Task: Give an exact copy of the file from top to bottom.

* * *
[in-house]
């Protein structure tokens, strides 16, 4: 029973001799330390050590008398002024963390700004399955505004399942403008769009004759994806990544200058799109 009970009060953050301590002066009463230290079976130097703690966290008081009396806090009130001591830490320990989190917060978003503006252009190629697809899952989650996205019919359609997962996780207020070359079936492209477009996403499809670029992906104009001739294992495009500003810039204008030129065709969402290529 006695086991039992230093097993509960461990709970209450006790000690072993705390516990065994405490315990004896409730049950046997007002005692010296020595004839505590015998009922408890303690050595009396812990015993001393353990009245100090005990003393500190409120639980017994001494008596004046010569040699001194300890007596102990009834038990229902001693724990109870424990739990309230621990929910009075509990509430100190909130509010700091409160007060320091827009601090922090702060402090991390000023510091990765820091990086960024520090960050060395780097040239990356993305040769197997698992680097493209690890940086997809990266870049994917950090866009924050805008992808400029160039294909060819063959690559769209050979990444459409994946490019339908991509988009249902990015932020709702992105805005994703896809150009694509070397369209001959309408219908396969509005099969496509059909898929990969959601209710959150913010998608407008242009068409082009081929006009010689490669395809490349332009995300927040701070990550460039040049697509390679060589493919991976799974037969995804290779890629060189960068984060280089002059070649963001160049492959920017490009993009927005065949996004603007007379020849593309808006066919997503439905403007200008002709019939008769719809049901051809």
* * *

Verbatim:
[in-house]
């Protein structure tokens, strides 16, 4: 029973001799330390050590008398002024963390700004399955505004399942403008769009004759994806990544200058799109 009970009060953050301590002066009463230290079976130097703690966290008081009396806090009130001591830490320990989190917060978003503006252009190629697809899952989650996205019919359609997962996780207020070359079936492209477009996403499809670029992906104009001739294992495009500003810039204008030129065709969402290529 006695086991039992230093097993509960461990709970209450006790000690072993705390516990065994405490315990004896409730049950046997007002005692010296020595004839505590015998009922408890303690050595009396812990015993001393353990009245100090005990003393500190409120639980017994001494008596004046010569040699001194300890007596102990009834038990229902001693724990109870424990739990309230621990929910009075509990509430100190909130509010700091409160007060320091827009601090922090702060402090991390000023510091990765820091990086960024520090960050060395780097040239990356993305040769197997698992680097493209690890940086997809990266870049994917950090866009924050805008992808400029160039294909060819063959690559769209050979990444459409994946490019339908991509988009249902990015932020709702992105805005994703896809150009694509070397369209001959309408219908396969509005099969496509059909898929990969959601209710959150913010998608407008242009068409082009081929006009010689490669395809490349332009995300927040701070990550460039040049697509390679060589493919991976799974037969995804290779890629060189960068984060280089002059070649963001160049492959920017490009993009927005065949996004603007007379020849593309808006066919997503439905403007200008002709019939008769719809049901051809």